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The Silmarillion, Nerdsplained: Ungoliant

So far we’ve examined the Silmarils, Beren and Luthien, and the Valar in our deep-dive in J.R.R. Tolkien’s masterwork, The Silmarillion.

For this installment, we’ll take a closer look at another lesser-known character from The Silmarillion that plays a pretty important indirect role in Lord of the Rings and The Hobbit – the uber-spider overlord, Ungoliant.

The Silmarillion, Nerdsplained: Ungoliant

melkor__morgoth__vs_ungoliant_by_jossand-d4mso3rIn The Silmarillion, much of the early conflict revolves directly around Melkor and his attempts to wrest control of Middle Earth from the other Valar. He is constantly foiled by their efforts, and forced into more involved and desperate plans. One of the last and greatest mischiefs that he was able to work before being finally cast out of the Undying Lands was his assault on the two great trees in Valinor, Telperion and Laurelin. (More on them in our next installment…)

Melkor knew that the Trees were beautiful and important, because they provided light to the whole world. He also knew that they were precious to the other Valar. The best way that Melkor could hurt the Valar and their creation was to destroy the Trees.

To execute his plan, Melkor enlisted the help of Ungoliant. According to later records of the Eldar (the highest and greatest Elves), no one truly knows where Ungoliant came from. It is believed that she was one of the Maiar that Melkor initially corrupted to his will. Regardless of where she initially came from, the fact remains that she is a seriously bad player.

Ungoliant is such a bad player that she even turned against Melkor after the initial battle against the Valar. She retreated to the South where it was dark and she could pursue her own interests, which, according to The Silmarillion, meant “taking all things to herself to feed her emptiness.” And, apparently, that includes the light of the Trees.

According to their plan, Ungoliant took the form of a monstrous and horrifying spider, spun a web of darkness around herself and Melkor, and the two of them came upon the trees during a time of festival. Melkor attacked the Trees with a spear, wounding them and pouring their sap on the ground. Ungoliant came along behind him and drank it up. All of it. Then she drank the wells of Varda dry. Through all this, she swelled up to such a huge size that even Melkor was afraid. Their attack successful, Ungoliant and Melkor fled Valinor to safety.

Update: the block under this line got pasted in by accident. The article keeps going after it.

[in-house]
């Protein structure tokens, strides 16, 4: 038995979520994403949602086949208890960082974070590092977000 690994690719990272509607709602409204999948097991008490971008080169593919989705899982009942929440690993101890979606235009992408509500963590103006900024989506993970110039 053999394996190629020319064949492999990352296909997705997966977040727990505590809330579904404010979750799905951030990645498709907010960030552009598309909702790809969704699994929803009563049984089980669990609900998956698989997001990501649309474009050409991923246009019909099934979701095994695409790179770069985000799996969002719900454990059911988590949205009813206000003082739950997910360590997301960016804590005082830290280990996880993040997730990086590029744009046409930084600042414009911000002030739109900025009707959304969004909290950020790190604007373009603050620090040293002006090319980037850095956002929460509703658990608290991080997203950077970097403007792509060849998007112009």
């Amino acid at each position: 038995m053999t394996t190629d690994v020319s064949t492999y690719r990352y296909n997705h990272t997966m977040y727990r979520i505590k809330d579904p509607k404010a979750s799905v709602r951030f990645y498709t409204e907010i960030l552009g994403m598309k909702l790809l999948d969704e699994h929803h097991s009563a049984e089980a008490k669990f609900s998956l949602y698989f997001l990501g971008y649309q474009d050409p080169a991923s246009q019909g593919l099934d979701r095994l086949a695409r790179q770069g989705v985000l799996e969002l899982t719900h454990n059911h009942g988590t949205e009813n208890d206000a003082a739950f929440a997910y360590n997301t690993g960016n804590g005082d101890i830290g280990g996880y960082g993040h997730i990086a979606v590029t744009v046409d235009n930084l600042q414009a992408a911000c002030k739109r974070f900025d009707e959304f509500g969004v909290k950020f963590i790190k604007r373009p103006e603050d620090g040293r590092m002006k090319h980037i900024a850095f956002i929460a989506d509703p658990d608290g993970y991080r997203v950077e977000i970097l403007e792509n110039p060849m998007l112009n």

So why does Ungoliant matter? Well, her role in the attack on the Trees in Valinor had some pretty major repercussions.

  1. For one, the Trees provided light to most of the world, so there was crazy darkness afterwards.
  2. Second, the Trees had been sung into existence by Yavanna, Queen of the Valar and most beloved by the Elves. Anything she created was a big deal.
  3. Thirdly, the light from the Trees now only existed in the Silmarils, and there was no end of strife and suffering over them once the Trees were dead.
  4. 33892-frodopoisonedBut most importantly, perhaps, is what Ungoliant did after destroying the Trees. After trying unsuccessfully to steal and consume the Silmarils from Melkor, Ungoliant retreated and bred with the Great Spiders. The practical result of this union was the race of giant spiders that shows up in later Tolkien novels. This is the race of spiders that ensnares Bilbo and the Dwarves in The Hobbit, and it is the race of spiders of which Shelob in Lord of the Rings is the last of.

Ultimately, Ungoliant is an ancillary player in the great drama that is the First Age of Middle Earth. But it’s entirely possible that without Ungoliant there wouldn’t have been a Shelob, meaning that there wouldn’t have been an alternate way into Mordor for Gollum to lead Sam and Frodo through. As tends to happen with lesser characters in great stories, her contribution rippled well beyond her own lifetime and actions.